Chicago - Oct. 22, 2020
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The Tao Is To Chill

"The clouds above us join and separate. The breeze in the courtyard leaves and returns. Life is like that, so why not relax?" - Lu Yu

According to cultural standards and influences, here's what our day should look like: A joyous awakening at precisely 4:30 a.m., giving us exactly enough time to squeeze in a workout, journal about our feelings, work on our novel, practice our Japanese, iron our clothes for next month, work on our side-hustle, take a shower, fix a nutritious yet unusually delicious breakfast, and finally head to work, where we'll bustle away the eight hours productively and meaningfully, only to come home to a delicious dinner, a clean house, and a delightful, yet complex piece of classic literature we'll cozy up with after our warm bath.

A fantastic day indeed. The problem is, it seldom works out like that. The closest most of us get is consistently wishing we had such a routine. Some of us get a bit further; we'll actually eat breakfast before work (the jury is still out on just how nutritious said breakfast is).

Complete a baker's dozen of not-so-practical tasks before you've had your morning cup of tea; if you can't, bathe in the guilt of being a lazy procrastinator who will never amount to anything. We are told to believe that a hyperactive, hyperproductive approach is the only way to lead a meaningful life. This mode, of course, can bleed into an unsustainable and unhealthy lifestyle. The results? Quite unfavorable. We're left feeling the need to do all these fantastic things without ever really understanding why or how to go about them; worst of all, we never even get close.

We're often told we live in a hyperactive society. That might be true, but I submit it's truer to say we live in a hyperwishful-of-being-productive society. We're embedded with the desire to do so much before we've even fully understood what it is we're trying to do or why we're doing it, which inevitably sets us up for failure. Take action, take control, do something, achieve something, hustle, hustle, hustle! For what? For the sake of merely saying how busy you are? How many tasks you have crossed off your to-do list? What's the point in consistently trying to do everything when you end up doing nothing? What's the point in doing everything, anyway? It almost feels like people are overloading themselves for the aesthetic of being productive, rather than for the actual achievements productivity brings. Surely there must be a less spasmodic, hyperenergetic alternative that's just as effective.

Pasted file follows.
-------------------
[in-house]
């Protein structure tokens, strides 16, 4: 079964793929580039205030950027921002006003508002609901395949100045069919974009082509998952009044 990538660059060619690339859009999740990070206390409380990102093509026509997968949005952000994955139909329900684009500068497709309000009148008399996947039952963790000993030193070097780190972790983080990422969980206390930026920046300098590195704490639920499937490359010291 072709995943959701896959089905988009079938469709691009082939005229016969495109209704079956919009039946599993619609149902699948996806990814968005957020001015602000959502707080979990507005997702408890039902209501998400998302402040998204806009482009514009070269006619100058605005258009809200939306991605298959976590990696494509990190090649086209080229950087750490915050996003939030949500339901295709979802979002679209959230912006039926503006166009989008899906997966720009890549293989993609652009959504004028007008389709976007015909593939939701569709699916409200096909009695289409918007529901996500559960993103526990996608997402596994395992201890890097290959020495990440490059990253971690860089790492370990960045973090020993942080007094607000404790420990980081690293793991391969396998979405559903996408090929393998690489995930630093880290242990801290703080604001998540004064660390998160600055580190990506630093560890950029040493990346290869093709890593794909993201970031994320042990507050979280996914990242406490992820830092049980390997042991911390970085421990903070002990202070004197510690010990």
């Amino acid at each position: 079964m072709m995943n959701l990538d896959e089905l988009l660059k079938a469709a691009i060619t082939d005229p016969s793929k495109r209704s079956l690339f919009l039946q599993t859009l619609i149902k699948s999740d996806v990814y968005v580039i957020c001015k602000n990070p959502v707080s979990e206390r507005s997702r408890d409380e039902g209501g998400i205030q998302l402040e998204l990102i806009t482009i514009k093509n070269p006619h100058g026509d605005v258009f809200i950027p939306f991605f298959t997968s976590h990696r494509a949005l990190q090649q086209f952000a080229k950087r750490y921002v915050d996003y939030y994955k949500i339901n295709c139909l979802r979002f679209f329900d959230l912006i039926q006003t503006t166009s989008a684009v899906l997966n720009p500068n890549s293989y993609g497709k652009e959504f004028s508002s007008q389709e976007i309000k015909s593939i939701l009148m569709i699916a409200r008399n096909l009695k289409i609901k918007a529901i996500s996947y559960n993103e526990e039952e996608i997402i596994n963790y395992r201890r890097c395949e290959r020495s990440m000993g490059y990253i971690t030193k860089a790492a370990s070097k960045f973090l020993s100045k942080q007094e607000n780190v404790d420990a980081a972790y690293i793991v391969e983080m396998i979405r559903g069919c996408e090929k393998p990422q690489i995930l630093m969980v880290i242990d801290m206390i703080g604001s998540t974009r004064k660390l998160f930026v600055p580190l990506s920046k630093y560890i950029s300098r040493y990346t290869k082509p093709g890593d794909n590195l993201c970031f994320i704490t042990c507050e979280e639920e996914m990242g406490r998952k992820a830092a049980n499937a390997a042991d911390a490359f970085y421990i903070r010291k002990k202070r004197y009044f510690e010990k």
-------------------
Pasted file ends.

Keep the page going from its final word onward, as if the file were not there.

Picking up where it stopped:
A suggestion comes from the East by the name of Taoism (or Daoism). This ancient Chinese philosophy stresses "universal, holistic, and peaceful principles such as living in harmony with nature and natural order." This philosophy believes in "valuing balance and a necessary unity of all extremes," with the Yin Yang dichotomy often used to illustrate this relationship. As explained in the Internet Encyclopedia of Philosophy, Taoists are uninterested in constraining labels and dichotomies; instead, they focus on "understanding the nature of reality" through a series of rituals to order life morally, regulate consciousness, and increase longevity.

The Tao, meaning "the way," cannot be defined exactly, but it is often equated with being the universe. It is, in fact, beyond human comprehension, "beyond what we can express in language." Nonetheless, the philosophy's main figures Lao Tzu and Chuang Tzu were concerned with wuwei, or effortless action. This concept suggests that very often the most meaningful and impacting actions are the ones we do not have to take. The Tao is in every action, even the non-actions that are often overlooked - particularly today in Western societies, because surely if you're not doing anything, there can't be anything purposeful or effective about you.